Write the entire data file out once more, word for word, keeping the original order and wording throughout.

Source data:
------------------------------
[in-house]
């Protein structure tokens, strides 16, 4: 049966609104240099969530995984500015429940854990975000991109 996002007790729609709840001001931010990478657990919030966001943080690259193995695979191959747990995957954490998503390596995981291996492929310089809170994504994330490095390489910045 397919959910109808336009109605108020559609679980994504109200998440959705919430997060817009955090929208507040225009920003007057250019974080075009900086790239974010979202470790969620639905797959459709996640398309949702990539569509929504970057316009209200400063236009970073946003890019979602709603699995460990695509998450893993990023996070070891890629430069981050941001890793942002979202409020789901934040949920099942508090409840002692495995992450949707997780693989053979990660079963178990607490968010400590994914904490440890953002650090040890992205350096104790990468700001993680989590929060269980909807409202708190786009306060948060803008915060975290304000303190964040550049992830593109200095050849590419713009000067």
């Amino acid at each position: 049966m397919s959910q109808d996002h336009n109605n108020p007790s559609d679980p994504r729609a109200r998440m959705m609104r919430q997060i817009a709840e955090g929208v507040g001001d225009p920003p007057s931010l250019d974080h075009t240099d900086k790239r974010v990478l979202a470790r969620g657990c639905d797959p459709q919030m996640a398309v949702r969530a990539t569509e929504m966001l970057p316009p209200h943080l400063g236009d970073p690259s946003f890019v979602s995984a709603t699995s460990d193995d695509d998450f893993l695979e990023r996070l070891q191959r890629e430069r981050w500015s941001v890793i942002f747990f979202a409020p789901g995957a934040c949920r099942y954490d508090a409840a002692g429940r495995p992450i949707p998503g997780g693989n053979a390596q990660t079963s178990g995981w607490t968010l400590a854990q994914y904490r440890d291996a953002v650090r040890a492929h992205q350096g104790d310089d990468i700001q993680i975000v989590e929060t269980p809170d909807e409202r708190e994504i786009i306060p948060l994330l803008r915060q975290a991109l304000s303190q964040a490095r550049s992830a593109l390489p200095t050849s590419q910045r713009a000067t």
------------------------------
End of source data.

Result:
[in-house]
């Protein structure tokens, strides 16, 4: 049966609104240099969530995984500015429940854990975000991109 996002007790729609709840001001931010990478657990919030966001943080690259193995695979191959747990995957954490998503390596995981291996492929310089809170994504994330490095390489910045 397919959910109808336009109605108020559609679980994504109200998440959705919430997060817009955090929208507040225009920003007057250019974080075009900086790239974010979202470790969620639905797959459709996640398309949702990539569509929504970057316009209200400063236009970073946003890019979602709603699995460990695509998450893993990023996070070891890629430069981050941001890793942002979202409020789901934040949920099942508090409840002692495995992450949707997780693989053979990660079963178990607490968010400590994914904490440890953002650090040890992205350096104790990468700001993680989590929060269980909807409202708190786009306060948060803008915060975290304000303190964040550049992830593109200095050849590419713009000067």
């Amino acid at each position: 049966m397919s959910q109808d996002h336009n109605n108020p007790s559609d679980p994504r729609a109200r998440m959705m609104r919430q997060i817009a709840e955090g929208v507040g001001d225009p920003p007057s931010l250019d974080h075009t240099d900086k790239r974010v990478l979202a470790r969620g657990c639905d797959p459709q919030m996640a398309v949702r969530a990539t569509e929504m966001l970057p316009p209200h943080l400063g236009d970073p690259s946003f890019v979602s995984a709603t699995s460990d193995d695509d998450f893993l695979e990023r996070l070891q191959r890629e430069r981050w500015s941001v890793i942002f747990f979202a409020p789901g995957a934040c949920r099942y954490d508090a409840a002692g429940r495995p992450i949707p998503g997780g693989n053979a390596q990660t079963s178990g995981w607490t968010l400590a854990q994914y904490r440890d291996a953002v650090r040890a492929h992205q350096g104790d310089d990468i700001q993680i975000v989590e929060t269980p809170d909807e409202r708190e994504i786009i306060p948060l994330l803008r915060q975290a991109l304000s303190q964040a490095r550049s992830a593109l390489p200095t050849s590419q910045r713009a000067t």